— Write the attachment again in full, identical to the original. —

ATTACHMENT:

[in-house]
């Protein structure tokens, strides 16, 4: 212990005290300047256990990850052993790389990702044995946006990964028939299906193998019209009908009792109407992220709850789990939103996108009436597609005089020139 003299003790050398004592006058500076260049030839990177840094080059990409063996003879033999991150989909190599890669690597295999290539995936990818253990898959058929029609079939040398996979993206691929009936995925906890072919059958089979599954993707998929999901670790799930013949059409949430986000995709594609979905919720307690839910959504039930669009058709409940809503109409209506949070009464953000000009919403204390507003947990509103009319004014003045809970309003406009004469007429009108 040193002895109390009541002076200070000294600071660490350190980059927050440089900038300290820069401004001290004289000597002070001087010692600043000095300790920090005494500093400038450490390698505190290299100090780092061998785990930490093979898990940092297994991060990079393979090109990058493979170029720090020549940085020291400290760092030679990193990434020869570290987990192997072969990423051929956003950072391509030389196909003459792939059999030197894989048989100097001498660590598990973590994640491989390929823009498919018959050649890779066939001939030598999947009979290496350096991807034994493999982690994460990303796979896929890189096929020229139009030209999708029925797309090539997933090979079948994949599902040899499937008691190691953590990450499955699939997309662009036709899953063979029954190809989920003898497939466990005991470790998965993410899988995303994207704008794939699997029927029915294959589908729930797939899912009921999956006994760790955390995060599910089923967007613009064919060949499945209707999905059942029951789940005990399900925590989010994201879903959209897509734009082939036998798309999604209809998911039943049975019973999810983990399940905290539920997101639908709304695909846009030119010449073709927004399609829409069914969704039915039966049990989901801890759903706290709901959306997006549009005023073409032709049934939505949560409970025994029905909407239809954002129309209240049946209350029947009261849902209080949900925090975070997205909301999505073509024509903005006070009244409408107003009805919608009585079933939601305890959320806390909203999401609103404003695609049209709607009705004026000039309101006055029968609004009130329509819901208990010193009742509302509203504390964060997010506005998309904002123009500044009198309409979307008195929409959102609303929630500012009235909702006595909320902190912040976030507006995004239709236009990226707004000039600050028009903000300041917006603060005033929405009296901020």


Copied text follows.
[in-house]
């Protein structure tokens, strides 16, 4: 212990005290300047256990990850052993790389990702044995946006990964028939299906193998019209009908009792109407992220709850789990939103996108009436597609005089020139 003299003790050398004592006058500076260049030839990177840094080059990409063996003879033999991150989909190599890669690597295999290539995936990818253990898959058929029609079939040398996979993206691929009936995925906890072919059958089979599954993707998929999901670790799930013949059409949430986000995709594609979905919720307690839910959504039930669009058709409940809503109409209506949070009464953000000009919403204390507003947990509103009319004014003045809970309003406009004469007429009108 040193002895109390009541002076200070000294600071660490350190980059927050440089900038300290820069401004001290004289000597002070001087010692600043000095300790920090005494500093400038450490390698505190290299100090780092061998785990930490093979898990940092297994991060990079393979090109990058493979170029720090020549940085020291400290760092030679990193990434020869570290987990192997072969990423051929956003950072391509030389196909003459792939059999030197894989048989100097001498660590598990973590994640491989390929823009498919018959050649890779066939001939030598999947009979290496350096991807034994493999982690994460990303796979896929890189096929020229139009030209999708029925797309090539997933090979079948994949599902040899499937008691190691953590990450499955699939997309662009036709899953063979029954190809989920003898497939466990005991470790998965993410899988995303994207704008794939699997029927029915294959589908729930797939899912009921999956006994760790955390995060599910089923967007613009064919060949499945209707999905059942029951789940005990399900925590989010994201879903959209897509734009082939036998798309999604209809998911039943049975019973999810983990399940905290539920997101639908709304695909846009030119010449073709927004399609829409069914969704039915039966049990989901801890759903706290709901959306997006549009005023073409032709049934939505949560409970025994029905909407239809954002129309209240049946209350029947009261849902209080949900925090975070997205909301999505073509024509903005006070009244409408107003009805919608009585079933939601305890959320806390909203999401609103404003695609049209709607009705004026000039309101006055029968609004009130329509819901208990010193009742509302509203504390964060997010506005998309904002123009500044009198309409979307008195929409959102609303929630500012009235909702006595909320902190912040976030507006995004239709236009990226707004000039600050028009903000300041917006603060005033929405009296901020």